Your statements lack the depth of historical analysis. Art is defined in different ways, in different times, in different cultures. What you define as true art is just one view that owes a lot to one theory of Aesthetics, but it certainly does not exhaust the others.
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Re: What s Art? 3.0

Post by gad-fly »

Count Lucanor wrote: May 29th, 2022, 1:27 pm
Your statements lack the depth of historical analysis. Art is defined in different ways, in different times, in different cultures. What you define as true art is just one view that owes a lot to one theory of Aesthetics, but it certainly does not exhaust the others.
To the extent that art is feeling by active inspiration, art is timeless. The inspiration on you as a person emerges beyond culture, history, age, and any other delineation. Such inspiration may vary between different people: deep, shallow, or none. It may even vary on the same person at different periods of time, but such difference cannot be categorized. For example. it cannot be that a child is inspired less by an artwork than an adult, or that in the Age of Romanticism, people were more inspired by art than us. Hence the talk of historical analysis is irrelevant.

By active inspiration, art does not require your effort to draw out your feeling. In this respect, you are passive. The feeling is imposed on you despite yourself. You cannot say: Wait a minute, to let me think about it. You cannot ask for more inspiration from the same artwork. Nor can you drive it away. The only thing you can do is to let the inspiration run through you. Dodgy, eh? It is almost as if you have been hypnotized.

How do you grapple art? No, you cannot. How do you argue with another: This is art, but that is not. No, you cannot. It is not even the case of you propose and art disposes. You suffer the consequence, period.
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Re: What s Art? 3.0

Post by Count Lucanor »

gad-fly wrote: May 31st, 2022, 12:04 pm
Count Lucanor wrote: May 29th, 2022, 1:27 pm
Your statements lack the depth of historical analysis. Art is defined in different ways, in different times, in different cultures. What you define as true art is just one view that owes a lot to one theory of Aesthetics, but it certainly does not exhaust the others.
To the extent that art is feeling by active inspiration, art is timeless. The inspiration on you as a person emerges beyond culture, history, age, and any other delineation. Such inspiration may vary between different people: deep, shallow, or none. It may even vary on the same person at different periods of time, but such difference cannot be categorized. For example. it cannot be that a child is inspired less by an artwork than an adult, or that in the Age of Romanticism, people were more inspired by art than us. Hence the talk of historical analysis is irrelevant.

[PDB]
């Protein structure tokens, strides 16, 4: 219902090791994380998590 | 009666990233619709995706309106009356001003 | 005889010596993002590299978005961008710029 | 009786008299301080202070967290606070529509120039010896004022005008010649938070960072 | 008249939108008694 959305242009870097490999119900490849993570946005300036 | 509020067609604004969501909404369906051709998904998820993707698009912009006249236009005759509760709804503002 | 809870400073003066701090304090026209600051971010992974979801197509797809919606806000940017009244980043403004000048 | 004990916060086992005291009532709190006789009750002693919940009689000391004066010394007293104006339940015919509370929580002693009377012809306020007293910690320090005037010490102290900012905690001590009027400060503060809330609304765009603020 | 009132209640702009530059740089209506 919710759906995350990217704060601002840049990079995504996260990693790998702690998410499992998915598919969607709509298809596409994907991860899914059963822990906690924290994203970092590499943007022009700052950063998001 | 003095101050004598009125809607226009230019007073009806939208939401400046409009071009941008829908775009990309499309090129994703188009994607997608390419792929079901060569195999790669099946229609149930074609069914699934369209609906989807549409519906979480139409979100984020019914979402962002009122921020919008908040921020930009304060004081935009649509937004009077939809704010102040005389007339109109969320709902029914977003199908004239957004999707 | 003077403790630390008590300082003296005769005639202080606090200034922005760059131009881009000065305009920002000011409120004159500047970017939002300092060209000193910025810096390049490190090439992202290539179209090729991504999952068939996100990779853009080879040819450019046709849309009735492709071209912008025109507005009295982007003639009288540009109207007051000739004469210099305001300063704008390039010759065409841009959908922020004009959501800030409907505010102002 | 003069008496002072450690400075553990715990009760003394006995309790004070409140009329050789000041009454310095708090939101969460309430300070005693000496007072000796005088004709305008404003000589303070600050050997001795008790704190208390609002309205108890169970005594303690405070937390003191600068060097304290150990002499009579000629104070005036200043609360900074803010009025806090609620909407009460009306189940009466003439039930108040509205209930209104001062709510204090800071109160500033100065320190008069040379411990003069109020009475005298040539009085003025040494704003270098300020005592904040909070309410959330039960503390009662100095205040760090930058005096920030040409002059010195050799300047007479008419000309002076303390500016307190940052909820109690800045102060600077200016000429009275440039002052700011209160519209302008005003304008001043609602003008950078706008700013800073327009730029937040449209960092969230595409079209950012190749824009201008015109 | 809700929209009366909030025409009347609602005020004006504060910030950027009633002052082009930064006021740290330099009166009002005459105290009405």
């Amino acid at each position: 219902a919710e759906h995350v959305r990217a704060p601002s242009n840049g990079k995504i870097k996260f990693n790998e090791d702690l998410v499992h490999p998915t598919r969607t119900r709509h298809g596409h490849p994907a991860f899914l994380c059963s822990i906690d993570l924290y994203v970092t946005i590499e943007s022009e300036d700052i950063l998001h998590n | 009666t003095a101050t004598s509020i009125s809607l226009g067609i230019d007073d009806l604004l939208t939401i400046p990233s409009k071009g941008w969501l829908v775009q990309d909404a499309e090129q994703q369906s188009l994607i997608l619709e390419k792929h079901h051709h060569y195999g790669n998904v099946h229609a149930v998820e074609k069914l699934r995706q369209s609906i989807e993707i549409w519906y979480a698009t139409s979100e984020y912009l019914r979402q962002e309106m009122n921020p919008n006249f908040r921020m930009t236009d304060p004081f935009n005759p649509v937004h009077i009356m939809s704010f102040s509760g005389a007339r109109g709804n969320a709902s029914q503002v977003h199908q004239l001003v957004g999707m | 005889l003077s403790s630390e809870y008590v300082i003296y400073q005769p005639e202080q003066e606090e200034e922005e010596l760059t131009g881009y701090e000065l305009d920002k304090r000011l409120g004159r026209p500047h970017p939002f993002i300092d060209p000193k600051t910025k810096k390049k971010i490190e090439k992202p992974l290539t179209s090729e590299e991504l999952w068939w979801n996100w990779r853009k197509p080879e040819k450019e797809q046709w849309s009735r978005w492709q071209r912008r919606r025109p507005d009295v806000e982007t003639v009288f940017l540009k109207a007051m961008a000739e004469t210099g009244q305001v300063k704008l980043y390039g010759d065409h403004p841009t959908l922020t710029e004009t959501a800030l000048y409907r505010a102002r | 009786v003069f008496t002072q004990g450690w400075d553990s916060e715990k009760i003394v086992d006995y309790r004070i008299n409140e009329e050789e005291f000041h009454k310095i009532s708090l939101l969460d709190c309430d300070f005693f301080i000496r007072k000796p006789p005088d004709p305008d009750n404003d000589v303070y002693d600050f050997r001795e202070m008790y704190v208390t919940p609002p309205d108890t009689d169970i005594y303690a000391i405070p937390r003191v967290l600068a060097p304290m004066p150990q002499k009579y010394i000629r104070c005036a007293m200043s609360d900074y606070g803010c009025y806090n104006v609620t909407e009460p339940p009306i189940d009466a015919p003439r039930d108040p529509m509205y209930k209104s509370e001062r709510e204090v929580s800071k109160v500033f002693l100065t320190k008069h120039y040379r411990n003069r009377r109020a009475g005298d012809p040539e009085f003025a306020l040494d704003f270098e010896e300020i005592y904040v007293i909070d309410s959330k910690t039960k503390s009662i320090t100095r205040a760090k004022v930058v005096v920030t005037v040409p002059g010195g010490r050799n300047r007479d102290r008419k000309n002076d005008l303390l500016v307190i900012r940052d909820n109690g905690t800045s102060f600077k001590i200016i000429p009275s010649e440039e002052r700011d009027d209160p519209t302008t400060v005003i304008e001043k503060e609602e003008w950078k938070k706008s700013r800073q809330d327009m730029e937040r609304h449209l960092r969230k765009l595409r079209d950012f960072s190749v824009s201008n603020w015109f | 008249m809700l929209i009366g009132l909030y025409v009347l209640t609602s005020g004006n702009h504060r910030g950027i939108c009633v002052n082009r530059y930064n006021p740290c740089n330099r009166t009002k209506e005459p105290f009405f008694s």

Art as "feeling by active inspiration" is indeed a particular (modern) definition of art that has a precise historical origin in the Romantic period in Europe, rooted in the emergence of the artist as an individual genius in the Renaissance. There goes your timelessness. Ancient Greeks didn't care that much about feeling and inspiration, and I doubt that African art did it either.
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Pattern-chaser
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Re: What s Art? 3.0

Post by Pattern-chaser »

Count Lucanor wrote: May 29th, 2022, 1:27 pm
Your statements lack the depth of historical analysis. Art is defined in different ways, in different times, in different cultures. What you define as true art is just one view that owes a lot to one theory of Aesthetics, but it certainly does not exhaust the others.
gad-fly wrote: May 31st, 2022, 12:04 pm To the extent that art is feeling by active inspiration, art is timeless. ... How do you grapple art? No, you cannot. How do you argue with another: This is art, but that is not. No, you cannot.
Many times in this topic, a poster has suggested that your way of viewing and appreciating art is not the only way. And many times you have responded with ... a list of assertions of what you think art is and what you think it is not.

I think your view of art is understood by all who have taken an interest in this topic, and that many other useful and interesting ways of appreciating art have been suggested and discussed.

Can the discussion progress from here, or is it over and done?
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Re: What s Art? 3.0

Post by gad-fly »

Pattern-chaser wrote: June 1st, 2022, 7:14 am
your way of viewing and appreciating art is not the only way.

Can the discussion progress from here, or is it over and done?
Of course my way is not the only way. We are here to debate, but not to fight. The more expression of different opinion, the better. I am sorry if you are somewhat frustrated. What can I do to help?

Can the discussion progress from here? Who knows. The forum allows free access and exit.